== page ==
This past November, I attended the Futurescapes 200-Page Intensive Writing Workshop. Overall, I’m glad I took part. That said, I’m not sure I’d do it again. What is Futurescapes? In my last post, Writing, Revising, Resting, and a Writing Workshop, I shared the exciting news that I’d applied to and gotten accepted into the Futurescapes 200-page …
Way back in February, I wrote a post about how I struggle to finish projects. Since then, I haven’t written anything here. Life got busy. Again. In about a week I’ll be disappearing once more as I take part in a week-long intensive writing workshop. I’m very excited and can’t wait to tell you all …
I’ve always struggled with finishing what I start. It’s probably a foundation stone in my personality. Great at starting things. Trash at finishing them. Except books, for some reason. Reading them, I mean. Writing them? Well… let’s talk about that. And some other stuff.
It’s become an annual February event in my household. What has, you ask? Valentine’s Day weekend? No. Presidents Day weekend? Definitely not. No, I’m talking about Boskone weekend!!
Today on the Writescast Network, I’m sharing my thoughts on Making Good First Impressions when writing and submitting stories to paying markets. If you’re a new writer thinking about sending a story to a magazine, I encourage you to check it out.
A couple of weeks ago, I took part in a panel discussion during Lesley University’s 2020 Creative Writing MFA winter residency. The topic: “Writing in a Time of Climate Anxiety.” Together, I and the other panelists talked about the need for writers to start writing stories that matter.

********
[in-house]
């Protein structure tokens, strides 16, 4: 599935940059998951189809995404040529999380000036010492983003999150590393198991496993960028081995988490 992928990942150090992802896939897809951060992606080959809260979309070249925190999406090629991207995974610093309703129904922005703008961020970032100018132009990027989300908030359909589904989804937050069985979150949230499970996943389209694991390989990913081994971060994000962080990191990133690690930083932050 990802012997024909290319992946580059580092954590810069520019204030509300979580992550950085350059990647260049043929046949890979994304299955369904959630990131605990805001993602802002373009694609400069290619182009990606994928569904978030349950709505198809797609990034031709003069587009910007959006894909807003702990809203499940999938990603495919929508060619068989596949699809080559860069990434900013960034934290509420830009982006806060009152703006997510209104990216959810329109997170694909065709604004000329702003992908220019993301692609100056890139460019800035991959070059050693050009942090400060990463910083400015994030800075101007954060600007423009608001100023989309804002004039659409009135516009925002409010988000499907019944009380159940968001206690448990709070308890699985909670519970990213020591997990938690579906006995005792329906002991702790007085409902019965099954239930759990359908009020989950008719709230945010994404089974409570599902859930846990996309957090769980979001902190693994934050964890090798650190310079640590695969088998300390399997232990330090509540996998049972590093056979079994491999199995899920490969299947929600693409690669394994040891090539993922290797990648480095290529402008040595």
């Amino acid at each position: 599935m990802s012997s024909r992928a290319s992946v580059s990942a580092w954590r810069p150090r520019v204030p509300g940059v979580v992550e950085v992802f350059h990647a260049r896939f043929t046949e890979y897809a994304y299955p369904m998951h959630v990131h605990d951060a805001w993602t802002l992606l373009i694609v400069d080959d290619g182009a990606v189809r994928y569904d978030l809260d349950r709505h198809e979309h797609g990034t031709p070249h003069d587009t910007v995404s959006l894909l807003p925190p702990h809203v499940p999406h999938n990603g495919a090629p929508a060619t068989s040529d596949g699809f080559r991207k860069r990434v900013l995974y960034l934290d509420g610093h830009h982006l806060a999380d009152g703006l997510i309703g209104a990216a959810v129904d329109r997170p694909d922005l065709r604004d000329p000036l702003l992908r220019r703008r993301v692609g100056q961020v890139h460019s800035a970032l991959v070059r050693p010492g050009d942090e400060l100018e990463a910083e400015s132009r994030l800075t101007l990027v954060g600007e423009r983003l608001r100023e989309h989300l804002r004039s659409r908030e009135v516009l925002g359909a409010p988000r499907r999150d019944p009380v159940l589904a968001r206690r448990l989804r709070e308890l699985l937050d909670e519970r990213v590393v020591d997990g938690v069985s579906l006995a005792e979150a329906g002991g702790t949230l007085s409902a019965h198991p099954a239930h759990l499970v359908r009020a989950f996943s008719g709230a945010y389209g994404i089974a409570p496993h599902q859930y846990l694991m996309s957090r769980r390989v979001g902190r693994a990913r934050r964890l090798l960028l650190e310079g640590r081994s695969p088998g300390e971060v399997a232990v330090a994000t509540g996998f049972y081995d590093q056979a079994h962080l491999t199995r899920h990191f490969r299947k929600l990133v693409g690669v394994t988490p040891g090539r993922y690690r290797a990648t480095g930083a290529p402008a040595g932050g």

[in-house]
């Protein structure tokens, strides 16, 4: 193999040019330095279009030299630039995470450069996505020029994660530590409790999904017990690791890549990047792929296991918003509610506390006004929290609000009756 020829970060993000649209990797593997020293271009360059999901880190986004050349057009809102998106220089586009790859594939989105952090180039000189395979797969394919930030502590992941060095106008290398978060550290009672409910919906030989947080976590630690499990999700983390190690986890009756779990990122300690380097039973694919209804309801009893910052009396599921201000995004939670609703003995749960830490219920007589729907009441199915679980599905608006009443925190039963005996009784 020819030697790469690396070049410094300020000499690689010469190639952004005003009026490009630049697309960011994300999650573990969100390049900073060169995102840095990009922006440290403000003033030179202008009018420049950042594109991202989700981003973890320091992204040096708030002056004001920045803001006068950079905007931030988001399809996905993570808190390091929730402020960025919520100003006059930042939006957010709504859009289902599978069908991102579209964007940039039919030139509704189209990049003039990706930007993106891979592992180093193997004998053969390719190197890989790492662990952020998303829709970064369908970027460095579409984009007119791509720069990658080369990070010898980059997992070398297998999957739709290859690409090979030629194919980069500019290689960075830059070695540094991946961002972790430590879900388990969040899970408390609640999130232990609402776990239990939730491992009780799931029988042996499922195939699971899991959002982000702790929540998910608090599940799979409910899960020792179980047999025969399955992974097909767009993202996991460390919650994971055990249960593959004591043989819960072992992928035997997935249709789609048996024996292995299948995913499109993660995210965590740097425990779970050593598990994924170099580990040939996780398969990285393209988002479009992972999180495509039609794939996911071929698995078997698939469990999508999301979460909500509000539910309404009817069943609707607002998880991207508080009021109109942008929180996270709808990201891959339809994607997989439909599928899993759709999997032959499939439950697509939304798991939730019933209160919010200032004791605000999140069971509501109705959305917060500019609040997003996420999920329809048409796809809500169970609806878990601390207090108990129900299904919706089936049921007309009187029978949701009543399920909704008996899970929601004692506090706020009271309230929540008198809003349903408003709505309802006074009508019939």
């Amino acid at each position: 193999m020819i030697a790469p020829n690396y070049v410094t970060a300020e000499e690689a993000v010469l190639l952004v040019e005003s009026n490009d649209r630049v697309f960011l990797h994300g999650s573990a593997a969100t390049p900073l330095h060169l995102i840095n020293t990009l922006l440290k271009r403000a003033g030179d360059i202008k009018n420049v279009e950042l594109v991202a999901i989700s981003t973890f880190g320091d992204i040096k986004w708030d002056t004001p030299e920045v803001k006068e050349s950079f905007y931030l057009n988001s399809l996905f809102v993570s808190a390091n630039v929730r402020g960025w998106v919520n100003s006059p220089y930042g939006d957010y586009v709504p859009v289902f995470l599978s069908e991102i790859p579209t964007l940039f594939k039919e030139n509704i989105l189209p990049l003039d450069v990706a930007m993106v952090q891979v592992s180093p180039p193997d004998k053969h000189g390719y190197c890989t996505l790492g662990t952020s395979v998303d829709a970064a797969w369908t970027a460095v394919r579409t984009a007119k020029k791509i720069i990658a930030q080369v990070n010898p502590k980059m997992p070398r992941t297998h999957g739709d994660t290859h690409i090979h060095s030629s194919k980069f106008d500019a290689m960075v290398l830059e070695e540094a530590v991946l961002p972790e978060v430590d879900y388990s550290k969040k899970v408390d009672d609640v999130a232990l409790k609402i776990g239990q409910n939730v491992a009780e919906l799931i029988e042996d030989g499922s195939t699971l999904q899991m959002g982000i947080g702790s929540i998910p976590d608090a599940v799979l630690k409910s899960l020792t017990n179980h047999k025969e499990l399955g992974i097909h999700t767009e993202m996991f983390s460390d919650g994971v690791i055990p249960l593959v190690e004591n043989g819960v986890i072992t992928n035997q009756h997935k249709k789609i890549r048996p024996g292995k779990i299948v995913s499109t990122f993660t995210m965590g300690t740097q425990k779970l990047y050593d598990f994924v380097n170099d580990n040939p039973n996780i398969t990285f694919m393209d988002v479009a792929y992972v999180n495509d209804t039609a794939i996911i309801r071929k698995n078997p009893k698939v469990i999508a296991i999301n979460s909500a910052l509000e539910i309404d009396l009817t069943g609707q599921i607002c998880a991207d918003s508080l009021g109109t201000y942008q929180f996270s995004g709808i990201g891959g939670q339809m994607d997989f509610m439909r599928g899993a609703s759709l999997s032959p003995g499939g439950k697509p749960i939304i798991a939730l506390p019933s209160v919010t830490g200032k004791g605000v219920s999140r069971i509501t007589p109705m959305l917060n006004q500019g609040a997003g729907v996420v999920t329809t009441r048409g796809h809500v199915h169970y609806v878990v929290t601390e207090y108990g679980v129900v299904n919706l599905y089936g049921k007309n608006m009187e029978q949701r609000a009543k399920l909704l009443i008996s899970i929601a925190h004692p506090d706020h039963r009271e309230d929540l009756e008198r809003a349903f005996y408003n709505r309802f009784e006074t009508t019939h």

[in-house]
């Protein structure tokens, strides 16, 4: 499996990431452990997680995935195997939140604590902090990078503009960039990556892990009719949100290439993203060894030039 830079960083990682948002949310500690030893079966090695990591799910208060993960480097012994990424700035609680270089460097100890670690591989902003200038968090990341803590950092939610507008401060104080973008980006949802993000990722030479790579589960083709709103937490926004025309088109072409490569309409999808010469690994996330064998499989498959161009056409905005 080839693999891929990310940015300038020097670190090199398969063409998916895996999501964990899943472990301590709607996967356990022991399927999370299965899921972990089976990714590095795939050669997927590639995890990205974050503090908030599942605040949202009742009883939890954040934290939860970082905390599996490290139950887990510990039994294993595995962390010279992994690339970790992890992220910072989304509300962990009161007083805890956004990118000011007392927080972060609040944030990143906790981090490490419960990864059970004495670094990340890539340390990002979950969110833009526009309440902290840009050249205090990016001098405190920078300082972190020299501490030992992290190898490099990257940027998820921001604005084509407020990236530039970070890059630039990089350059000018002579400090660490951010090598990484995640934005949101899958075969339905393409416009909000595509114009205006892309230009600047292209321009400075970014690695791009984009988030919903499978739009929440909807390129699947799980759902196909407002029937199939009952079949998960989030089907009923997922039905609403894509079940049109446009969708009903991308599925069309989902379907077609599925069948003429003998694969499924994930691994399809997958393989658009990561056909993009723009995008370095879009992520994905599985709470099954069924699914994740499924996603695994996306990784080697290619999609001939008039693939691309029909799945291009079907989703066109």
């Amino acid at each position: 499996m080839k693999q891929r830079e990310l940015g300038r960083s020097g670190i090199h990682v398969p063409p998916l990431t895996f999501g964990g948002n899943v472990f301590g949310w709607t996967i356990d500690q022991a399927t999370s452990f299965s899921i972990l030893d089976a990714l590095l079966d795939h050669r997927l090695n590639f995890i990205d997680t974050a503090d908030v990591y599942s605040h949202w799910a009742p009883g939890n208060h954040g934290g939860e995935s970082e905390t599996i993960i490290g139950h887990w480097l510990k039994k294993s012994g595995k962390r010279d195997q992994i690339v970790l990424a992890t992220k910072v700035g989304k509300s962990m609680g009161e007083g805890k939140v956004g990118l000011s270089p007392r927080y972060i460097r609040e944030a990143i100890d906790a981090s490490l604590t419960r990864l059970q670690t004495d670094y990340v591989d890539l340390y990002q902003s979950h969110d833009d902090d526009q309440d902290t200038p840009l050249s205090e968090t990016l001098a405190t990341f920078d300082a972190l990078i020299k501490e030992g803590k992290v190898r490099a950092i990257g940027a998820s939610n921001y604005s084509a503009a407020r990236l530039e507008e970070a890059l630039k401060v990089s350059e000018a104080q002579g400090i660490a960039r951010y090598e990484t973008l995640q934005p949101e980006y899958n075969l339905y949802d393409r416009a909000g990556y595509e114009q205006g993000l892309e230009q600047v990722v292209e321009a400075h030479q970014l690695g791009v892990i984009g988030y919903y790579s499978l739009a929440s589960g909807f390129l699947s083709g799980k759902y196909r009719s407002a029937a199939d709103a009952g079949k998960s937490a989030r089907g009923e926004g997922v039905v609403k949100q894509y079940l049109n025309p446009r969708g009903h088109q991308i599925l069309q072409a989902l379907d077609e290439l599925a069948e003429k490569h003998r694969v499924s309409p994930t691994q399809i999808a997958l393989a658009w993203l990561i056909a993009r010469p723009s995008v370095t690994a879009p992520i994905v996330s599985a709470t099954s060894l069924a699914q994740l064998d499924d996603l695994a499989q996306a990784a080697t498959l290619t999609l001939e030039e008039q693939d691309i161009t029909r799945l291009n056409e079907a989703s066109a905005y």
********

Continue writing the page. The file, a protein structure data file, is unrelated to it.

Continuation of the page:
It’s that time of year again, when I and 3,700 other aspiring authors try out for Pitch Wars. Let me take a moment to tell you all about it.
I went on hiatus from posting to the blog back in March. Now, summer’s at an end here in the Witch City, so it’s time to get back to blogging with a summer recap. For the past few months, my focus has been on short stories, both reading and writing them!
Setting sail inside a tin can, in enemy waters, and someone on board isn’t feeling quite well. What could possibly go wrong? My review of 100 Fathoms Below.
Most of us create first drafts that need quite a bit of work before they’re doing what they need to do. Maybe you’re the type of writer who never looks back while writing that first draft until you’ve typed the words The End. Or, perhaps you tend to write novels a bit at a time, and you pause to revise as you go. Regardless, there will be a first draft to deal with, and it will inevitably take a few passes to get it right. The key to revising well is to see it as an opportunity, not an ordeal.